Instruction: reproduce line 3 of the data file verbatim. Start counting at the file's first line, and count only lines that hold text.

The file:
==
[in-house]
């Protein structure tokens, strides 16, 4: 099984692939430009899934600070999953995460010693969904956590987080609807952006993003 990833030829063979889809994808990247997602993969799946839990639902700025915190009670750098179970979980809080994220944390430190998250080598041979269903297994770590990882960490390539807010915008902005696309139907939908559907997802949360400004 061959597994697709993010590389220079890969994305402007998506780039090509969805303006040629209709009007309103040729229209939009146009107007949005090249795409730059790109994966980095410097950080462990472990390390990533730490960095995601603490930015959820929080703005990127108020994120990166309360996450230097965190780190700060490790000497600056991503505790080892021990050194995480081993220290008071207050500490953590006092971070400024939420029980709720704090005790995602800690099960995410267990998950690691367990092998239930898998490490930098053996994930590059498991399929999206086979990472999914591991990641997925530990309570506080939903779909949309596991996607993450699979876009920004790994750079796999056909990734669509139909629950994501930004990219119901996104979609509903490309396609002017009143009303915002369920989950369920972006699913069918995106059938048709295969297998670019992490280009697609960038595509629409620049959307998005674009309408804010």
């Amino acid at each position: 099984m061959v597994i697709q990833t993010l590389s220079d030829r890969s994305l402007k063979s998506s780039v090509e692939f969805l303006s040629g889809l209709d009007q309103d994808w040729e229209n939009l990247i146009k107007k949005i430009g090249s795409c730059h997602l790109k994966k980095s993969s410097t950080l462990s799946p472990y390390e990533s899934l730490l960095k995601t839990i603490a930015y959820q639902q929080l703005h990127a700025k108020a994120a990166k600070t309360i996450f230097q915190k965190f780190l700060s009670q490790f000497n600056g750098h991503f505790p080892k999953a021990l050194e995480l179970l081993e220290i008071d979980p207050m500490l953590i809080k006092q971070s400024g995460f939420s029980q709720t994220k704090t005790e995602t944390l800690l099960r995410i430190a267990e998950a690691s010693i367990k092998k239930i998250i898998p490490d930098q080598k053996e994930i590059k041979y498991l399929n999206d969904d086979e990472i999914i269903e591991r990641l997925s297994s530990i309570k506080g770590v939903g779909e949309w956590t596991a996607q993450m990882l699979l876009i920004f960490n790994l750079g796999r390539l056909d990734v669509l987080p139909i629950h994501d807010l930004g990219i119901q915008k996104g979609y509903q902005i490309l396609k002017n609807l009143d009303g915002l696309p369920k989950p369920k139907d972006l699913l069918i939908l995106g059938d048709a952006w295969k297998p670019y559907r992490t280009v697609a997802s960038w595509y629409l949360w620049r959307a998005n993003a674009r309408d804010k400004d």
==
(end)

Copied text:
């Amino acid at each position: 099984m061959v597994i697709q990833t993010l590389s220079d030829r890969s994305l402007k063979s998506s780039v090509e692939f969805l303006s040629g889809l209709d009007q309103d994808w040729e229209n939009l990247i146009k107007k949005i430009g090249s795409c730059h997602l790109k994966k980095s993969s410097t950080l462990s799946p472990y390390e990533s899934l730490l960095k995601t839990i603490a930015y959820q639902q929080l703005h990127a700025k108020a994120a990166k600070t309360i996450f230097q915190k965190f780190l700060s009670q490790f000497n600056g750098h991503f505790p080892k999953a021990l050194e995480l179970l081993e220290i008071d979980p207050m500490l953590i809080k006092q971070s400024g995460f939420s029980q709720t994220k704090t005790e995602t944390l800690l099960r995410i430190a267990e998950a690691s010693i367990k092998k239930i998250i898998p490490d930098q080598k053996e994930i590059k041979y498991l399929n999206d969904d086979e990472i999914i269903e591991r990641l997925s297994s530990i309570k506080g770590v939903g779909e949309w956590t596991a996607q993450m990882l699979l876009i920004f960490n790994l750079g796999r390539l056909d990734v669509l987080p139909i629950h994501d807010l930004g990219i119901q915008k996104g979609y509903q902005i490309l396609k002017n609807l009143d009303g915002l696309p369920k989950p369920k139907d972006l699913l069918i939908l995106g059938d048709a952006w295969k297998p670019y559907r992490t280009v697609a997802s960038w595509y629409l949360w620049r959307a998005n993003a674009r309408d804010k400004d």